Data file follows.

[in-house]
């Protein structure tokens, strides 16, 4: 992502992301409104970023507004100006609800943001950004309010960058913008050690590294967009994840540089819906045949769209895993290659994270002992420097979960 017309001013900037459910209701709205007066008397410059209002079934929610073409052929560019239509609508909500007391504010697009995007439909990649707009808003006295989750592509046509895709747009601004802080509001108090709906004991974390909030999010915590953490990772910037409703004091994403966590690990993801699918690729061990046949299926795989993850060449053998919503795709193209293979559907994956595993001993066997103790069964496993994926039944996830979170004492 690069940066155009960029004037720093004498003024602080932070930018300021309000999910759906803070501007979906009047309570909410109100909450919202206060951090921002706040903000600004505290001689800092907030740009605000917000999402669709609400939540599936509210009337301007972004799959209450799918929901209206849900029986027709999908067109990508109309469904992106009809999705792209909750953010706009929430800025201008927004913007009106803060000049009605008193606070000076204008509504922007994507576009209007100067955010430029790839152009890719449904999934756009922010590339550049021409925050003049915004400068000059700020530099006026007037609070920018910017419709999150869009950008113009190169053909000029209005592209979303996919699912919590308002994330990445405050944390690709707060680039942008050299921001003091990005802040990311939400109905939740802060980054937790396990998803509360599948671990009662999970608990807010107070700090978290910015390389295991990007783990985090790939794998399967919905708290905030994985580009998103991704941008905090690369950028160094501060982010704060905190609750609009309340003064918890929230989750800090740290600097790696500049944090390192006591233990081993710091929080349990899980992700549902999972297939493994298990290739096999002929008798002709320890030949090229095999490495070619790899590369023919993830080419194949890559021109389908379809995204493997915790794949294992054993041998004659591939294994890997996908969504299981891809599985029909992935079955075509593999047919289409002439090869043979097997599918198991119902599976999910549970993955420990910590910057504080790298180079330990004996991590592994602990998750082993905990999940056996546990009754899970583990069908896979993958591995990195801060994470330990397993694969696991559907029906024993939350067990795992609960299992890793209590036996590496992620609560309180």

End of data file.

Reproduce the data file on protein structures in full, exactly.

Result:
[in-house]
């Protein structure tokens, strides 16, 4: 992502992301409104970023507004100006609800943001950004309010960058913008050690590294967009994840540089819906045949769209895993290659994270002992420097979960 017309001013900037459910209701709205007066008397410059209002079934929610073409052929560019239509609508909500007391504010697009995007439909990649707009808003006295989750592509046509895709747009601004802080509001108090709906004991974390909030999010915590953490990772910037409703004091994403966590690990993801699918690729061990046949299926795989993850060449053998919503795709193209293979559907994956595993001993066997103790069964496993994926039944996830979170004492 690069940066155009960029004037720093004498003024602080932070930018300021309000999910759906803070501007979906009047309570909410109100909450919202206060951090921002706040903000600004505290001689800092907030740009605000917000999402669709609400939540599936509210009337301007972004799959209450799918929901209206849900029986027709999908067109990508109309469904992106009809999705792209909750953010706009929430800025201008927004913007009106803060000049009605008193606070000076204008509504922007994507576009209007100067955010430029790839152009890719449904999934756009922010590339550049021409925050003049915004400068000059700020530099006026007037609070920018910017419709999150869009950008113009190169053909000029209005592209979303996919699912919590308002994330990445405050944390690709707060680039942008050299921001003091990005802040990311939400109905939740802060980054937790396990998803509360599948671990009662999970608990807010107070700090978290910015390389295991990007783990985090790939794998399967919905708290905030994985580009998103991704941008905090690369950028160094501060982010704060905190609750609009309340003064918890929230989750800090740290600097790696500049944090390192006591233990081993710091929080349990899980992700549902999972297939493994298990290739096999002929008798002709320890030949090229095999490495070619790899590369023919993830080419194949890559021109389908379809995204493997915790794949294992054993041998004659591939294994890997996908969504299981891809599985029909992935079955075509593999047919289409002439090869043979097997599918198991119902599976999910549970993955420990910590910057504080790298180079330990004996991590592994602990998750082993905990999940056996546990009754899970583990069908896979993958591995990195801060994470330990397993694969696991559907029906024993939350067990795992609960299992890793209590036996590496992620609560309180």